Police, The Fourth Amendment, Qualified Immunity

Judge Pooler holds that refusal to stop for police is not resonable suspicion

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Case: US v. Freeman, No. 12-2233-cr (2d Cir. Nov. 7, 2013).


As the police lacked reasonable suspicion, Freeman certainly had the right to ignore the officers and continue on his way. Freeman merely continued walking in the same direction, and ostensibly at the same pace, as the police never contended otherwise. If we accepted the government’s argument that such a simple refusal to comply could create reasonable suspicion where none existed before, we would create a truly paradoxical class of individuals: individuals who cannot be stopped by officers, but who can be stopped if they refuse to stop. Such a conclusion would gut the Court’s repeated determination that an individual approached by the police need not answer any question put to him; indeed, he may decline to listen to the questions at all and may go on his way. He may not be detained even momentarily without reasonable, objective grounds for doing so; and his refusal to listen or answer does not, without more, furnish those grounds. [internal quotation marks omitted]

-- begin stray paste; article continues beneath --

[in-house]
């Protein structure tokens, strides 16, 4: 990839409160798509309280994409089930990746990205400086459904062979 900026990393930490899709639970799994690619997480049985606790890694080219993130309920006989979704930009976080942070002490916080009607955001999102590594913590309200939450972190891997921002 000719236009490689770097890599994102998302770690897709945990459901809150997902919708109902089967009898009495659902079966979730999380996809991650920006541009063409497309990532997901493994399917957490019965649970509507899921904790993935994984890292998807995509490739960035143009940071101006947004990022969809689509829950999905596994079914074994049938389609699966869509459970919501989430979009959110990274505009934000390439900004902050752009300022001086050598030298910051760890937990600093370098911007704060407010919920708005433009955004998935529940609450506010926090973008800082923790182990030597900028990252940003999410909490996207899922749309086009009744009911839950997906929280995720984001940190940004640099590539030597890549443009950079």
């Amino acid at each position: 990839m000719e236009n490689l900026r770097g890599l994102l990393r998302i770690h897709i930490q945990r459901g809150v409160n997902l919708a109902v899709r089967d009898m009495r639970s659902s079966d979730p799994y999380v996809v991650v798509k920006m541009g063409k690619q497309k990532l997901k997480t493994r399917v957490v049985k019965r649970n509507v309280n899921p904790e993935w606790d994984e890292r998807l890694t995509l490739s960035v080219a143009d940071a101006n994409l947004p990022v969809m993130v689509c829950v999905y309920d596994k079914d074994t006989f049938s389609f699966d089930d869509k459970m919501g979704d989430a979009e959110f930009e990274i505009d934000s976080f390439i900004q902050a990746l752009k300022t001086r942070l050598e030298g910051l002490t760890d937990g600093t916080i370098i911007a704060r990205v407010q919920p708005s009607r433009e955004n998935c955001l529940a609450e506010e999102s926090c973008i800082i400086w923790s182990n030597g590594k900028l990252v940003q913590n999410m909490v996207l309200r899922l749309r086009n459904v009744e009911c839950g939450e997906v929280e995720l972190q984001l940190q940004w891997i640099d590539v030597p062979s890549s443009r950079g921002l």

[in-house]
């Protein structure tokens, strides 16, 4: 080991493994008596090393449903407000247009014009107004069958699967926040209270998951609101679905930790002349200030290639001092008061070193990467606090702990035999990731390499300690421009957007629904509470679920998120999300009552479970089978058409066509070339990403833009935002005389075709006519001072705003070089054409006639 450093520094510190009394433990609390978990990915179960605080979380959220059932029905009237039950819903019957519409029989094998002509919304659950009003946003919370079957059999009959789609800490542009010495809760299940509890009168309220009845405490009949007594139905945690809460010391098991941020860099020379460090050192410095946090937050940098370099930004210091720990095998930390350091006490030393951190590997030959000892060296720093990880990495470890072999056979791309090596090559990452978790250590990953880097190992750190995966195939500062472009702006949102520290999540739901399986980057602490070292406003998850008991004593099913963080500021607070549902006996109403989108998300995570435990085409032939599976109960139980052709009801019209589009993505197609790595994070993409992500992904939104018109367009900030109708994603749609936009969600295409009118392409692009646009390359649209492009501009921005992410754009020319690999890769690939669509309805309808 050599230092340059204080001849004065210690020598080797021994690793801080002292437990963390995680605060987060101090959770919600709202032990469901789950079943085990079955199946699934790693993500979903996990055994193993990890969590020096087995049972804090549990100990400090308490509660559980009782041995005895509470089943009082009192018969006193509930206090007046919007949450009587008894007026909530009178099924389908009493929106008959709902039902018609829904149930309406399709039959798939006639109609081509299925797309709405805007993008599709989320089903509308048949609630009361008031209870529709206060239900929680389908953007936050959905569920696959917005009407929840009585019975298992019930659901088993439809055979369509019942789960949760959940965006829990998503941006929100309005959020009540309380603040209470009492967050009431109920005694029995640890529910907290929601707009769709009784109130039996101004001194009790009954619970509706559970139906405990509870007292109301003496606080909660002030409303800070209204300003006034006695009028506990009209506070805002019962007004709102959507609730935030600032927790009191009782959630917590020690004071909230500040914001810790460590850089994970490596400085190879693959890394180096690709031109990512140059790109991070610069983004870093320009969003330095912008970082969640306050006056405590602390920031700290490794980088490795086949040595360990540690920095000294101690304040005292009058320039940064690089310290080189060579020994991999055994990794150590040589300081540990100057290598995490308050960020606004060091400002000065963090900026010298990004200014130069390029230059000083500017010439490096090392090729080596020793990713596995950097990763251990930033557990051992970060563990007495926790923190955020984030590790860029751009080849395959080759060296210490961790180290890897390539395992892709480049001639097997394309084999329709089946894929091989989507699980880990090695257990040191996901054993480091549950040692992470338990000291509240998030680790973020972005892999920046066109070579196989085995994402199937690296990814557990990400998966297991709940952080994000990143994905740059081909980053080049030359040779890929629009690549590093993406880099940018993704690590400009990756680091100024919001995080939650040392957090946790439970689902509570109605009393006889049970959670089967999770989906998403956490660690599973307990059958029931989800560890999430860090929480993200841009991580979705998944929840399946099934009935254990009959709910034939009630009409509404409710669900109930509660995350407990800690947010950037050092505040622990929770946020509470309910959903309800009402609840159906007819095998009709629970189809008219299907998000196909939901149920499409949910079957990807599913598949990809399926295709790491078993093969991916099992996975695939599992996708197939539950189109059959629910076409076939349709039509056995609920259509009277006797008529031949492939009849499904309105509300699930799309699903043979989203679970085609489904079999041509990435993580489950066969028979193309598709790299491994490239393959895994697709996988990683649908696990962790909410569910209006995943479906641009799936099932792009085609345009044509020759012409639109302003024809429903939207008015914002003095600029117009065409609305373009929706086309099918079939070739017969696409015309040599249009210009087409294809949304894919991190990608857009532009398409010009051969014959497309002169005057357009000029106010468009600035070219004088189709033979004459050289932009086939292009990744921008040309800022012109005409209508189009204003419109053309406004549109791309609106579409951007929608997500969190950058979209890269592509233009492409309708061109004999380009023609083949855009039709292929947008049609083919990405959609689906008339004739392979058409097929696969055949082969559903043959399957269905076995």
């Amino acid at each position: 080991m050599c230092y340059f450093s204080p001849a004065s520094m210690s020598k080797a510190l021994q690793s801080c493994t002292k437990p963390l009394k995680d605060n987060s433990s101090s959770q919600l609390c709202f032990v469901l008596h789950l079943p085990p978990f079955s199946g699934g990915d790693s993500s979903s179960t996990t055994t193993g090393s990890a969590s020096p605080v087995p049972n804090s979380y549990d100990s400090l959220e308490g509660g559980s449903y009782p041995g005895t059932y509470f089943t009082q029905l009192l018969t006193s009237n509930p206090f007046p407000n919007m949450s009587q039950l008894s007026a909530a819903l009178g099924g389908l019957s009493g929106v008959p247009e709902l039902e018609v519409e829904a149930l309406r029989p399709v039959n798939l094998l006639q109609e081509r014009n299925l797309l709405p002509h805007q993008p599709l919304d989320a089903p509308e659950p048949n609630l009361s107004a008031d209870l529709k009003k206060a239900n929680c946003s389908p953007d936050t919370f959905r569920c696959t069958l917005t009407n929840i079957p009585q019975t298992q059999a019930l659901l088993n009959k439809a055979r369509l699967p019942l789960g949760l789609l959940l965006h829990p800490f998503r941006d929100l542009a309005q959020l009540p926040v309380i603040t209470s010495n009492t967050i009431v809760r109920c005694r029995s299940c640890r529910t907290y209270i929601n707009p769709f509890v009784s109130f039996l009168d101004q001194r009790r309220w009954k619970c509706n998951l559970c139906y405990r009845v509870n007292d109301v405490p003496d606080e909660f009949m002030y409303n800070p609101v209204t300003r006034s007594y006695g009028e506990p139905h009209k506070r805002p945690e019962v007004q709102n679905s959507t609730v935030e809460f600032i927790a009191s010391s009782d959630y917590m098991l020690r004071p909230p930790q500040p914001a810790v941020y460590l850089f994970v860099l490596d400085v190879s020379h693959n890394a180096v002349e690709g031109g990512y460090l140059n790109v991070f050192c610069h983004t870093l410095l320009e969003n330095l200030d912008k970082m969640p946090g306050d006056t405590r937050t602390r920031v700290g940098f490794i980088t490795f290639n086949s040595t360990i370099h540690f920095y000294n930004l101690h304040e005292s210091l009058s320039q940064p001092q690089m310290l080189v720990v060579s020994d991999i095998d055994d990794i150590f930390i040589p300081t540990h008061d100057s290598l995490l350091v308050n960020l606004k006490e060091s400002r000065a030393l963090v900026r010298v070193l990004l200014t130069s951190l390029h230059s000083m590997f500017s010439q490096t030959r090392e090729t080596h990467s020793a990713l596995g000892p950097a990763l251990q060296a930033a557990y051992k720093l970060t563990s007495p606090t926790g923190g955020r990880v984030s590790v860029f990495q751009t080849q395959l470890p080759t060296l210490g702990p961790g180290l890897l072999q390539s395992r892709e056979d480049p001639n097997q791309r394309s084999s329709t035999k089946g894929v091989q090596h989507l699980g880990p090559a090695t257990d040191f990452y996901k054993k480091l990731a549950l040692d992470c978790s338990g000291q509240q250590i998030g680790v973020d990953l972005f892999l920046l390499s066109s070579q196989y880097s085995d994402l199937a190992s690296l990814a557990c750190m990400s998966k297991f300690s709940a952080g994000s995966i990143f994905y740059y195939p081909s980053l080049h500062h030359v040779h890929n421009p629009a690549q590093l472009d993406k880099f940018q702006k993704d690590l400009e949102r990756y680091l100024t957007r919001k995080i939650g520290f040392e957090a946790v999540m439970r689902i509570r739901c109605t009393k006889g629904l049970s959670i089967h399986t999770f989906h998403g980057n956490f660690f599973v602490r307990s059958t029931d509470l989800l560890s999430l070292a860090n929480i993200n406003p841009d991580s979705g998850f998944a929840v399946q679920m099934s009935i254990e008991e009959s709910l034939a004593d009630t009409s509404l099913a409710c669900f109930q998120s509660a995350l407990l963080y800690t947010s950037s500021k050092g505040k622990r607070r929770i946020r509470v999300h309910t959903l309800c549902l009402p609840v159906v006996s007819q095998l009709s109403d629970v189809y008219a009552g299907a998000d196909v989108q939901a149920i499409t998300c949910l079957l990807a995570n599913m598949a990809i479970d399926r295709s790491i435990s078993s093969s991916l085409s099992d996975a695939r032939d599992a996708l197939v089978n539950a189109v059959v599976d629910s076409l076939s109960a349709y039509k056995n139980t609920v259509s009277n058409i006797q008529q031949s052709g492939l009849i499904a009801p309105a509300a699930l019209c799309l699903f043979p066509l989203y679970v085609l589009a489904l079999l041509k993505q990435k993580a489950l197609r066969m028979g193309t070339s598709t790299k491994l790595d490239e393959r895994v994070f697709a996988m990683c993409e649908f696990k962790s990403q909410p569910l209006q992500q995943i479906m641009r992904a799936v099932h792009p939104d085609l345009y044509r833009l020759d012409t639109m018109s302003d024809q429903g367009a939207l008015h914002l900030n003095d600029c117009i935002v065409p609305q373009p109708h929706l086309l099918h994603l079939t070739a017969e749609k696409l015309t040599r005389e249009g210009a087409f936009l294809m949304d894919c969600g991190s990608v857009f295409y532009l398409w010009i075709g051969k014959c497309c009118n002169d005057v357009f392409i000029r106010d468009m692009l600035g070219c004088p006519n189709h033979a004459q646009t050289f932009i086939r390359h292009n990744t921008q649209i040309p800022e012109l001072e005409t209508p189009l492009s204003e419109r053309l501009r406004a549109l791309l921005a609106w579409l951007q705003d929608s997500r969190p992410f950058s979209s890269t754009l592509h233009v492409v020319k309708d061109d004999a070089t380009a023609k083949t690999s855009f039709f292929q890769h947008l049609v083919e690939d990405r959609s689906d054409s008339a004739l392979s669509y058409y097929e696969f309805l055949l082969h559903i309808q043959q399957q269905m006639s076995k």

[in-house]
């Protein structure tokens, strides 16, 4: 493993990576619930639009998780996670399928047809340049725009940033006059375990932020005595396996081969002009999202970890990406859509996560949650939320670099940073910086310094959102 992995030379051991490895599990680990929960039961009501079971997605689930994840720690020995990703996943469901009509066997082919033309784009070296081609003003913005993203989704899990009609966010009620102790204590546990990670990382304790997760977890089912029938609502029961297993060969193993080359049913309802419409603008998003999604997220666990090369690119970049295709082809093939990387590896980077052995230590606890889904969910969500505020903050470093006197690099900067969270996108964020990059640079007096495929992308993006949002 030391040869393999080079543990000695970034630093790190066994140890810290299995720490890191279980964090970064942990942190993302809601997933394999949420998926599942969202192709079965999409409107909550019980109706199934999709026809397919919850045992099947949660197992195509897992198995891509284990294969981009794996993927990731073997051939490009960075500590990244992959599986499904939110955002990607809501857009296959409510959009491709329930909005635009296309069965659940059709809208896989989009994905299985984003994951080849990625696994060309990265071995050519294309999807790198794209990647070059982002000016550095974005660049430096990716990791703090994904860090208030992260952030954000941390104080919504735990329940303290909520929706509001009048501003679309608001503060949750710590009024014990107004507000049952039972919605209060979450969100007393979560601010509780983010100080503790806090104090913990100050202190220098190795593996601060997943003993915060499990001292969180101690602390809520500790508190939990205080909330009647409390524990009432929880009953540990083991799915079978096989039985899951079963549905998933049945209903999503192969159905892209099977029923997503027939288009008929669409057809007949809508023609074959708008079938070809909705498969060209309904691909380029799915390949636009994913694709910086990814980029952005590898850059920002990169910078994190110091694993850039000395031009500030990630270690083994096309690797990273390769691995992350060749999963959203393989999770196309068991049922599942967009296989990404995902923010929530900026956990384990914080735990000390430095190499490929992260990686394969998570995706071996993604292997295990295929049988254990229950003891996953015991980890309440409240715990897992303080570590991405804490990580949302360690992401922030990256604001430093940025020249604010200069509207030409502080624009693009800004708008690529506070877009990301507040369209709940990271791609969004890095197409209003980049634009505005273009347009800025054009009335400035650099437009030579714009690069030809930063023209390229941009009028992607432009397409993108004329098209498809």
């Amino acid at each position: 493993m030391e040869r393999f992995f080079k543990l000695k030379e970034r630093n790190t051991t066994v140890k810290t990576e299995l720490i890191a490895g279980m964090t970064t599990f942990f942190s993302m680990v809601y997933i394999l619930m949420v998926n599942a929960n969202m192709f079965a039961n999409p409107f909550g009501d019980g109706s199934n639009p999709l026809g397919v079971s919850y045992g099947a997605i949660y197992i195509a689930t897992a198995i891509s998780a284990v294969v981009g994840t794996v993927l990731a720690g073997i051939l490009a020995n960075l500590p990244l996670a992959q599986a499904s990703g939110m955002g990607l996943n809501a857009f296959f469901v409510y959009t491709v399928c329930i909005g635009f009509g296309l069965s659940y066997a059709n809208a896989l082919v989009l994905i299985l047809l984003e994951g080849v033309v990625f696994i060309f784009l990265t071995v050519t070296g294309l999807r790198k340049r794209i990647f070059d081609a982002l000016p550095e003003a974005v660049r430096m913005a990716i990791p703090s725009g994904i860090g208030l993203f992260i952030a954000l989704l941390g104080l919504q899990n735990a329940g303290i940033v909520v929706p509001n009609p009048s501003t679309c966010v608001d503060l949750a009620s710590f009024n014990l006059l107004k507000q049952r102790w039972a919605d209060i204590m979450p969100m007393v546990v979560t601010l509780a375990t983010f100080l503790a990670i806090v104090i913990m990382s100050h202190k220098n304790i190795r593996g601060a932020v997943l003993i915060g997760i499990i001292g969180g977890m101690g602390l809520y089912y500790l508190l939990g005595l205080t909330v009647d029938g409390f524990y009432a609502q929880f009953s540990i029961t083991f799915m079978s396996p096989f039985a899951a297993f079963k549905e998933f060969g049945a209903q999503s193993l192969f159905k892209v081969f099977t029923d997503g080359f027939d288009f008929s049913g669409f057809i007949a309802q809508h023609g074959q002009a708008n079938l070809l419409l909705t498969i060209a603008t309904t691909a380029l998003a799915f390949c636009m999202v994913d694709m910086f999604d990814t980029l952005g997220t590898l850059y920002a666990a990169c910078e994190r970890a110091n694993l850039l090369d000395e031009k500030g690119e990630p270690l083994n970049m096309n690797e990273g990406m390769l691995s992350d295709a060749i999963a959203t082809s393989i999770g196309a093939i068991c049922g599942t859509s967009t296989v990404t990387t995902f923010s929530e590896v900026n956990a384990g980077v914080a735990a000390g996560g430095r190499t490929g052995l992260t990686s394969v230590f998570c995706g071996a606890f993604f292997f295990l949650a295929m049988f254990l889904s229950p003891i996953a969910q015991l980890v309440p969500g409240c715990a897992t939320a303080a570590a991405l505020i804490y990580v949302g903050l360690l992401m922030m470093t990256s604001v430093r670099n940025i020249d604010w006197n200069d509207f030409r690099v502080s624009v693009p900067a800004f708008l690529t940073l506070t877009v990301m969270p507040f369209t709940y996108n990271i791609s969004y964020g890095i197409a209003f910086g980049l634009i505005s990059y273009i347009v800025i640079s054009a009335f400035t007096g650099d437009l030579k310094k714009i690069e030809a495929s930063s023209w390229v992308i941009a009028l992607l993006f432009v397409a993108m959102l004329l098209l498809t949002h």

Comment: It is nice to see the Second Circuit shut down this oft-played police gambit. By the way, this is not a qualified immunity case, but, rather a criminal case. That means that it took some fortitude for the Second Circuit panel majority to free the armed felon. The opinion does not state whether NYPD Officers Joseph Walsh and Ryan Conroy were subjected to any discipline for violating defendant Freemnan’s 4A rights.

Written by Burgers Allday

November 16, 2013 at 8:30 am

Posted in Uncategorized

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